American History X

In the previous blog post, I provided evidence and support for the notion that antisemitism and misogyny have long been the underlying psychological drivers of Western culture and Western history. After a lull in the open manifestation of these underlying psychological drivers during the latter half of the 20th century and early 21st century, Donald Trump was able to openly manifest these drivers yet again. Public chants of “lock her up” and “Jews will not replace us” were able to override civil public discourse and political correctness as a result of Trump. Even “Roe v. Wade” — which is supposed to be a legal precedent in American society — has become subject to the underlying psychological drivers of American society. The question now is whether the genie can be shoved back into the bottle by the mainstream.

Also, the conclusion I derived from an analysis of Western culture and history was that the characterisation and framing of Islamic civilization and culture as antisemitic and misogynistic by the American state over the course of the last couple of decades was merely a form of self-projection. Thus, there are elements of the American state which are just as antisemitic and misogynistic as the American public, but these elements are adept at shrouding these psychological drivers through deceit and political correctness.

But as I mentioned before, just because these two psychological drivers of Western culture and history — namely, antisemitism and misogyny — were not manifest before Trump, it did not mean that these psychological drivers did not exist. I will never forget the moment when one of my government professors during the course of my undergraduate studies — and I will not name the individual — had the courage to openly tell the class that Jews need to be “put in the oven” during a class lecture. What added to the shock I felt during that experience was that a number of the students from different racial groups actually laughed when the professor made the comment.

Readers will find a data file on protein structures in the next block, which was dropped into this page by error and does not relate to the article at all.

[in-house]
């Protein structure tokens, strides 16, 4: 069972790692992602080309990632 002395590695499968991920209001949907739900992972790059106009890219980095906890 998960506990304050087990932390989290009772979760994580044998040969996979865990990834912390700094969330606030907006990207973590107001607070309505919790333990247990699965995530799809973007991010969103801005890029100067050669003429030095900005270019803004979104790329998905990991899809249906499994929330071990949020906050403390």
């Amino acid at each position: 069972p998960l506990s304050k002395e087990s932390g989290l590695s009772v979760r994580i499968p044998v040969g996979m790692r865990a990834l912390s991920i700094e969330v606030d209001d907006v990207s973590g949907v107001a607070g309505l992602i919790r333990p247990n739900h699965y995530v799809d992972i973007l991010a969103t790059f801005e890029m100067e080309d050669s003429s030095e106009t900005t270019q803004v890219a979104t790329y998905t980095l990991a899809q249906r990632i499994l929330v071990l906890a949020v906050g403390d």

Thus, as I mentioned in the previous blog post, Zionism is a direct byproduct of the Western antisemitism which in turn became deeply ingrained in the intellectual and philosophical tradition of the West as a result of the infamous “Jewish Question.” When the debates in Western Europe over the “Jewish Question” were raging in European academic and intellectual circles during the 19th and 20th centuries, one of the issues brought up by those opposed to Zionism was that Zionism would cause a massive humanitarian disaster in the Middle East. As a result, one of the suggestions made during these debates was that European Jews be sent to an island such as Madagascar.

Many elements in American society also associate CNN with liberal Jewry. Just as recently as this past weekend, I was able to glean the widespread antipathy that American society wields towards CNN. Over dinner at a restaurant in Northern Virginia, I was able to overhear two older white couples rail against CNN because they intentionally amplified their voices when the topic of CNN came up during their dinner conversation. In some cases, the manifestation of antisemitism and misogyny are explicit. But in some cases — as in the case of the deliberate amplification of the voice when the topic of CNN came up during a dinner conversation at a restaurant — the manifestation can be nuanced and subtle.

As a result, given the history of the West — as well as the fact that history often has a tendency to repeat itself — there is a lot to be concerned about as it pertains to minority rights as well as women’s rights in America in the coming years.

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